Her fight against systemic racism is just beginning—and she’s got the tools to get started
Like many people, before she learned what social workers actually do, and what the field encompasses, Alexandria Meranto, MSW ’19, had misconceptions about it. While researching and applying to the UB School of Social Work, though, she learned what’s important to social workers. Discovering what makes many of them tick, and also the practically unlimited variety of job settings and applications for social work, above and beyond the stereotype (people usually think of Child Protective Services), was eye-opening.
Also, like many who come to the field, her journey is not a straight one, but a winding road—and she’s just getting started.
Meranto, a native of North Tonawanda, a small city about 15 miles north of Buffalo, first came to Buffalo and UB for her undergraduate studies. The topics in her dual major, psychology and American studies, opened her eyes further to the world’s deeply ingrained systemic racism, awakening her desire to be involved in working towards social justice.
“I’d always cared about social justice, but after I learned more about the hidden history of marginalized people through my major, I realized that the only way to change things like systemic racism is to work towards it; it’s not going to go away on its own,” said Meranto.
After graduating in 2014, she took a few years to try out different “good-for-the-world” jobs, seeking her niche. That included volunteering with local organizations like Coalition for Economic Justice and Peace of the City, and eventually serving a year with AmeriCorps.
It was then that she began to think of—and have recommended to her multiple times—the field of social work. “When I looked into it, I saw that social workers care about all the things I care about, like human rights and social justice,” she said. “Social work is so many things—it’s clinical, it’s macro; you can work in any setting that cares about human beings.”
At first, she intended to be a school social worker, but then had the realization that, because of the broad base of historical reference she had from her undergraduate studies, she’d prefer the bigger picture versus working one-on-one with students.
“I wanted to find something that combats racial injustice,” she said. “I really can’t ignore that aspect of life anymore.”
An important part of the School of Social Work experience is field education, and for Meranto, it was formative. “I was the very first intern at the Erie County Restorative Justice Coalition (ECRJC), which was formed in 2013.”
The organization does trainings and raises awareness about restorative practices, an alternative to punishment-based conflict resolution and a way to work to repair harm caused by conflict, crime or violence, by strengthening communities from within and involving the offender, the victim and the community. Ideally, restorative practices proactively create more just communities and systems.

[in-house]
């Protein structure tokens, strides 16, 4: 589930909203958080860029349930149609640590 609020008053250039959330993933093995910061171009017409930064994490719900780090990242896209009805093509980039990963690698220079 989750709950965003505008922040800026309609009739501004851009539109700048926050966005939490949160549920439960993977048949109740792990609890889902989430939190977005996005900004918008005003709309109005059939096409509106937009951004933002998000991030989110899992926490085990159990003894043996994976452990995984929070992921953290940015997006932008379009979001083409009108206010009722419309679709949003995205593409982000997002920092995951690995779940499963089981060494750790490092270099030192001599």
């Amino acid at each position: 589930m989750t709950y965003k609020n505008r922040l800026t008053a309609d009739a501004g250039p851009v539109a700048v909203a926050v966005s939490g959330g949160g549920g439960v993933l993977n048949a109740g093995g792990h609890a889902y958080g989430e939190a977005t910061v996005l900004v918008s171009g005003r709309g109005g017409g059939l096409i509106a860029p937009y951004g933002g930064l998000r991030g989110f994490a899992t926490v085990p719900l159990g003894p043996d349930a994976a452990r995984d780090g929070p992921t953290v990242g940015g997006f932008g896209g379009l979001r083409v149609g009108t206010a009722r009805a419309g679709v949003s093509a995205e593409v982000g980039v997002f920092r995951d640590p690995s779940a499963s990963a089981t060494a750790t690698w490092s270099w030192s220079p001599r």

“One of the things I helped with was ECRJC’s annual Restorative Justice Day at UB. It’s a popular event that teaches the community about restorative justice,” she said. “After talking with my field educators, we decided to promote the event on Facebook and Instagram—we had over 200 people attend including community members and those from UB. It was a full day, from 9 to 5, and I saw a lot of people who stayed all day. It was beautiful. We got great reactions; some said it was the best training they’d ever gone to. Everybody got something out of it.”
“When people learn about restorative practices, many are changed,” attested Meranto. “One friend who works as a Buffalo Public School substitute teacher had never heard of restorative practices. After attending the event, she said, ‘Why isn’t this being used in our schools?’ Our main speaker connected racism from slavery all the way to today—we also had a speaker from Native American Community Services, who talked about the harms done to indigenous people.”
Meranto now has set her sights on working within the prison system and with incarcerated people, “finding alternatives or making [incarceration] more humane,” she said. “I’m drawn to it because it’s a place where racial injustice is so evident. Restorative justice can be used as an alternative. It can be used to combat the school-to-prison pipeline, which so clearly targets communities of color.”
Restorative practices, and restorative justice, said Meranto, closely align with the School’s (and the larger field of social work’s) emphasis on a trauma-informed perspective. An example that demonstrates her choice of social work and her interest in restorative practices is from her time working in a public library.
“I would see people who were in clear need of help—maybe trying to get some sleep in the library—and having security guards yell [at] them to get out,” she said. “I thought about how social work would address the situation. We really need proactive alternatives to policing in many, many situations like that.”
With her MSW in hand, and her newfound confidence born of her time and training at the School of Social Work, Meranto is ready to move ahead in her journey.
“The School exceeded my expectations—I’m proud to identify as a social worker, it’s part of my identity,” she said. “Some of my professors changed the way I think and inspired me. While the program is academically challenging, I felt very supported: I went in nervous and uncertain, and now I feel a lot more sure of myself professionally and personally.”
Learn more about the MSW programs at UB School of Social Work, and start your own journey! Contact us at email@example.com.